18-year-old southpaw Denis Shapovalov has easily been the discovery of the men’s tennis calendar this year. Nobody had heard of him before August. Suddenly, he burst upon to the scene at the Montreal Masters, at home – a wild card who had previously won only three ATP tour-level matches before this tournament. That week, he defeated four players who had 1356 tour-level wins between them – two of them being Rafael Nadal and Juan Martin Del Potro on consecutive nights. He eventually lost to Zverev in the semifinal, but Shapovalov had jumped from 143 to 66 in the rankings and is currently ranked 49 after his opening win at Basel. He reached the fourth round of the US Open – his first ever Grand Slam and has set the stage for a searing rivalry with Alexander Zverev and Dominic Thiem in the years to come.
The Heart of JMDP
Men’s tennis is poorer without the smile of Juan Martin Del Potro. The lanky, tall, supremely talented player has spent most of his career being let down by his body. Every now and then, he shows spurts of madness that remains the only brand to be able to defeat the likes of Federer, Djokovic or Nadal at their peaks. He won the US Open eight years ago, but broke Djokovic’s teary resolve last year in the first round of the Olympic Games during one of his brief windows of health. Yet, it was in early September this year again when the 28-year-old leapt back into the limelight. He defeated Dominic Thiem in the fourth round after coming back from two sets down to win a classic. Two days later, he broke Federer fan hearts by beating their man in four tight sets. In 2009, he had defeated Nadal and Federer consecutively to win his only Slam, but he wasn’t able to repeat it, falling to Nadal in the semifinals in four sets. But he had again proven that Federer still finds him virtually impossible to swat away. Federer defeated him in Shanghai this month, but not before losing the first set and having to change his tactics. We need more of Del Potro.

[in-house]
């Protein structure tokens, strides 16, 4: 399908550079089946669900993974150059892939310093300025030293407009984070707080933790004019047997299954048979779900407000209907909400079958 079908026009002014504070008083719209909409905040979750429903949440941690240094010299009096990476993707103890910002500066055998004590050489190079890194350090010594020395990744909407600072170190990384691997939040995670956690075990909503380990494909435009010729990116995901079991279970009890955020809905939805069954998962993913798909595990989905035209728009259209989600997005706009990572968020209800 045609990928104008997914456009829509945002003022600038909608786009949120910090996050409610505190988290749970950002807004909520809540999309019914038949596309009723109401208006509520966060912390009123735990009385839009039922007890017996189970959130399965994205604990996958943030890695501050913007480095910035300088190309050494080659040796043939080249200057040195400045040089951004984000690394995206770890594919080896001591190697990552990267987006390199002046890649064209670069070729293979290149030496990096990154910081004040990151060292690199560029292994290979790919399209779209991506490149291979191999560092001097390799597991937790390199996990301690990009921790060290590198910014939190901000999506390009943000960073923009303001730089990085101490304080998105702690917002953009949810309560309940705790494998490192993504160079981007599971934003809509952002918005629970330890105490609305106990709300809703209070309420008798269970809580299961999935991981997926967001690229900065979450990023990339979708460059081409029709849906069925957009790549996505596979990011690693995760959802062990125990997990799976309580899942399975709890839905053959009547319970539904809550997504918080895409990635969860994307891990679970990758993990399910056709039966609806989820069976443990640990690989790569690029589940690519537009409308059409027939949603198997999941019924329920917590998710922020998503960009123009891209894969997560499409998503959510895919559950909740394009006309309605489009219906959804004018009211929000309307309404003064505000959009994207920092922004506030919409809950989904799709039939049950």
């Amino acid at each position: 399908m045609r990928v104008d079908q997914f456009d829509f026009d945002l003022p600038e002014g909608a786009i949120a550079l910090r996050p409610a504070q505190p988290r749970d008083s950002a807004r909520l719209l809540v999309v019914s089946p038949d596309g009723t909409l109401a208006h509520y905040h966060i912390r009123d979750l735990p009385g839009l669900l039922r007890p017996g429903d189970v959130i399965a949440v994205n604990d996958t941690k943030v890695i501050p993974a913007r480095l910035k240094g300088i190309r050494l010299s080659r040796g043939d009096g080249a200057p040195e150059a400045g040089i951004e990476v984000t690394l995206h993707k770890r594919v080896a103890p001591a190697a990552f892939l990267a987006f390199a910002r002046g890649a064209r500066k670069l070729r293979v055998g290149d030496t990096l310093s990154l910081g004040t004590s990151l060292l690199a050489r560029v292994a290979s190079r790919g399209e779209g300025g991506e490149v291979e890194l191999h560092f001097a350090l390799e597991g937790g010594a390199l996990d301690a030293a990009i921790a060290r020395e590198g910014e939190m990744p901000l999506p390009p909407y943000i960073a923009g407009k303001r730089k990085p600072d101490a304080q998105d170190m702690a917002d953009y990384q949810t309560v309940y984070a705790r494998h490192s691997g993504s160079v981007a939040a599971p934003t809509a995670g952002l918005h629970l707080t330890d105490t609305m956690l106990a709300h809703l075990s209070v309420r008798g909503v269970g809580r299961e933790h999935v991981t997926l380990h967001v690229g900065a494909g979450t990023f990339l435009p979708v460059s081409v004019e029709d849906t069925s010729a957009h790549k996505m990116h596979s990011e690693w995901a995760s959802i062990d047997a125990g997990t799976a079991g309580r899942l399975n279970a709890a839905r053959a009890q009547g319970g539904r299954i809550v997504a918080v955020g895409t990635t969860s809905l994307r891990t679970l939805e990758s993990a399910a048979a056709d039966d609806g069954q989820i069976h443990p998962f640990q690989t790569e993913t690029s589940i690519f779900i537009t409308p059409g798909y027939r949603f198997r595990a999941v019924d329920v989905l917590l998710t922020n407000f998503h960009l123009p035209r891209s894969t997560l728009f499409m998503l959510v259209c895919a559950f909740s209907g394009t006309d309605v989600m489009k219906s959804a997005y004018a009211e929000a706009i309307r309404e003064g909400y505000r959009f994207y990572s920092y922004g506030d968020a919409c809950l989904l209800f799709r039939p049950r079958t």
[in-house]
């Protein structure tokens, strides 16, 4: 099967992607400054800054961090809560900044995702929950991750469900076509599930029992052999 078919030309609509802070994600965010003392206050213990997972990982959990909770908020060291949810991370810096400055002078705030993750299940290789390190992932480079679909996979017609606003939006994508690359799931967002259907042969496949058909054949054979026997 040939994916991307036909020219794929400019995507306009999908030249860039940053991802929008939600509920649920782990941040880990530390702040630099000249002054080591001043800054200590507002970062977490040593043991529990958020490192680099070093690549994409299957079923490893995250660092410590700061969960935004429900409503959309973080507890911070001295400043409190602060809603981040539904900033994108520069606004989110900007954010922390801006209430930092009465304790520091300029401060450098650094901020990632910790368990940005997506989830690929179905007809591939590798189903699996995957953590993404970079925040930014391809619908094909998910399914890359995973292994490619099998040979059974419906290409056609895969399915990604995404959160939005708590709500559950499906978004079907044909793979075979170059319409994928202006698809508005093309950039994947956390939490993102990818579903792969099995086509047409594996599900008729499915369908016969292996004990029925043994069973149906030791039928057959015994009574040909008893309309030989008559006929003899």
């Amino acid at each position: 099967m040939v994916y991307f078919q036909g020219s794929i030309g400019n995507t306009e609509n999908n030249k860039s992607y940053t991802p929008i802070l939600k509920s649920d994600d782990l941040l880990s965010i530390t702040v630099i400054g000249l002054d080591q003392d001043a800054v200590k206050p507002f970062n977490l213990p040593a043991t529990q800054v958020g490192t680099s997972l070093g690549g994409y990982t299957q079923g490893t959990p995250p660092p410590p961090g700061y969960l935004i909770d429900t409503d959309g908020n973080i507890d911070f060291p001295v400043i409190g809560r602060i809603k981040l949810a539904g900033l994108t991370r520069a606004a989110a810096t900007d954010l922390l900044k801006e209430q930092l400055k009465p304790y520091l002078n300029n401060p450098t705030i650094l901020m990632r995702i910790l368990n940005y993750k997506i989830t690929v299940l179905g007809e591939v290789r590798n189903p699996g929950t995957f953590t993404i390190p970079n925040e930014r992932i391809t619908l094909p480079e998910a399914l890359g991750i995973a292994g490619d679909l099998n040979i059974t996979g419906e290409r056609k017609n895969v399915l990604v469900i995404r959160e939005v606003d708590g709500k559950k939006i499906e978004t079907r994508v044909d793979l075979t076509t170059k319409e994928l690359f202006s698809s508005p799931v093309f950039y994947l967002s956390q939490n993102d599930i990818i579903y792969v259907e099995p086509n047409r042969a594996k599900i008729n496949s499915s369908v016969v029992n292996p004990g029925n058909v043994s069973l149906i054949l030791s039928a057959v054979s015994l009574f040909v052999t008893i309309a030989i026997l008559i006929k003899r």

The Nick Kyrgios Cycle
This Aussie wild-child is the only tennis player this year to have beaten Alexander Zverev (Indian Wells, Miami, China), Rafael Nadal (Cincinnati) and Novak Djokovic (Indian Wells, Mexico). He played perhaps the best men’s match of the year against Roger Federer in the Miami Open semifinal – three tiebreaks – to continue their highly underrated rivalry (they had played six tiebreaks in a row by then). It was tennis at its best as Kyrgios was just two points away from the final, serving at 5-4, before Federer wrenched the match back. At the Laver Cup last month, Federer again faced Kyrgios in a crucial singles match. Though unofficial, they put on a spectacular exhibition as Kyrgios again went down in the final set 9-11 tiebreak after blowing a match point. This time, he was left in tears. It was clear that he had begun to care about the sport he has claimed to hate so often in the past. Kyrgios’ biggest disappointment of the year though came in Cincinnati when he lost the final despite starting as the favorite against Grigor Dimitrov. This came after he had blown away David Goffin, Dolgopolov, Karlovic, Nadal and Federer on consecutive nights. The title eluded him – and greatness continues to elude perhaps the most talented of all the new-age kids.